The buzzing chatter around the rodeo arena went still.
Everything slowed down except my heart rate. All I could hear was the leather creaking in the saddle and a slight jingle as I gently tugged on the big bay horse’ s reins and backed him into the chute.
The summer sun was hot. Sweat ran down my face as I tried to mentally review the 52 things my instructor had taught me about how to chase down a 600-pound steer on the back of a horse.
Then the chute flew open and instinct took over. At 30 mph, I leaned far to my right, reaching out as the horse maneuvered me closer to the speeding steer. All I had to do then was drop off the horse, catch the steer behind the horns, and tackle him.
No problem, right?
When the horse felt me drop from the saddle, he was trained to move away from us, so I could stop that critter’s momentum, twist his head around and wrestle him to the ground.
Steer wrestling, or “bulldogging,” is a rough and dangerous sport. After many near disasters, I finally got the hang of it. But it never prepared me for a wrestling match with God.
I never knew much about that kind of wrestling match until I became a Christ-follower and read about a man named Jacob in the Bible. Genesis 32 relates a wild, midnight narrative detailing how this cowboy-like character thought he could whip God (the Angel of the Lord) in a wrestling match.
Like Jacob, I wrestle and struggle with God even though I know very well that I won’t come out on top. There are no 52 techniques that will give me an edge to win this divine grappling match. Quick hands and strong arms can’t hold him. The fastest horse can’t outpace him.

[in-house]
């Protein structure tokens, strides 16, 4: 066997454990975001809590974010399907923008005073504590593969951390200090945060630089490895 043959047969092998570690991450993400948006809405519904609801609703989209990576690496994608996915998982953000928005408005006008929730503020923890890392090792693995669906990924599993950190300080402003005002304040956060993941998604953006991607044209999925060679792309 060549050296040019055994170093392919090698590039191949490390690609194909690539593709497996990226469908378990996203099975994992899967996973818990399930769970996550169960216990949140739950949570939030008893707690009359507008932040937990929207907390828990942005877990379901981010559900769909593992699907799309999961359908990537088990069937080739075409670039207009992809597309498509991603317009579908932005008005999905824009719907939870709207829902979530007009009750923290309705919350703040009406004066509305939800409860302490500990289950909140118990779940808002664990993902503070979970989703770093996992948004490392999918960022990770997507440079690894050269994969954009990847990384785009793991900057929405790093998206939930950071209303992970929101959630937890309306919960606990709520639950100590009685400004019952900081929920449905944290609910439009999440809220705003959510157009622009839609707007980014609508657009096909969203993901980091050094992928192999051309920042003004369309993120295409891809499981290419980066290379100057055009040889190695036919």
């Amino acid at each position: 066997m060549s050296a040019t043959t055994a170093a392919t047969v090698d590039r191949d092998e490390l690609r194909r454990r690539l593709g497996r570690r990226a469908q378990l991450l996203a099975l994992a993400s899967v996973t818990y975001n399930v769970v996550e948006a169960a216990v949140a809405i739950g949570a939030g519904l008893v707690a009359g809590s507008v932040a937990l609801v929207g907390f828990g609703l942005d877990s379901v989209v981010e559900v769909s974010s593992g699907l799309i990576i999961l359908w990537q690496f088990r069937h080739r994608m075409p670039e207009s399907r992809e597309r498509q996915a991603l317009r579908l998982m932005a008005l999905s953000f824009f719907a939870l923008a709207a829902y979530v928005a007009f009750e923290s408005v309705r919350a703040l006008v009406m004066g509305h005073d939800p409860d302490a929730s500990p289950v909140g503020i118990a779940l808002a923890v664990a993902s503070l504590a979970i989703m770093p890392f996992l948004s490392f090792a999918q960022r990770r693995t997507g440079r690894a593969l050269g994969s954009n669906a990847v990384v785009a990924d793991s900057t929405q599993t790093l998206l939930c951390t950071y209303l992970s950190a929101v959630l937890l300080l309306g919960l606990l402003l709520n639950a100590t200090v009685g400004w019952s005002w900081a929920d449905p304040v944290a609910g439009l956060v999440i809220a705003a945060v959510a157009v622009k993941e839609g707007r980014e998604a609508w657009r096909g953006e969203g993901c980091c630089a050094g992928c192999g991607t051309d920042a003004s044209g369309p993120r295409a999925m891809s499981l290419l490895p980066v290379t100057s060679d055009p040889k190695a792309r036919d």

Jacob learned that too, and came out of the fray with a permanent limp, a new name and a new destiny. Wrestling with God will do that to a person.
We all face hard things in life that we wish with all our might were different.
When I don’t get to write the storyline by fixing something that’s broken, changing something that hurts, or dealing with people and problems beyond my reach, anger and resentment inevitably try to bully and take control of my attitude and outlook.
Sometimes in the arena of prayer, I wrestle with God over how this or that should happen — or why I want what I want sooner rather than later.
Pastor and writer A. W. Tozer said, “The reason why many are still troubled, still seeking, still making little forward progress is because they haven’t yet come to the end of themselves. We’re still trying to give orders, and interfering with God’s work within us.”
When Jacob wrestled with God along the banks of the Jabbok River, the site of their struggle became so significant it was given a name. Peniel, or “Face of God” (Gen. 32:30).
Getting into God’s face is what people fear most, but what God designs for our good and our survival. Theologian and Christian apologist Timothy Keller nails it when he says, “God has to wrestle us into a transformed life rather than comfort us into one.”
I’ve learned that it’s OK to wrestle with God and not win. Because even in losing, I win. As the psalmist wrote, “But as for me, it is good to be near God” (Psalm 73:28).
And when the sun breaks forth in a new day, I may be limping, but the Promised land is just ahead.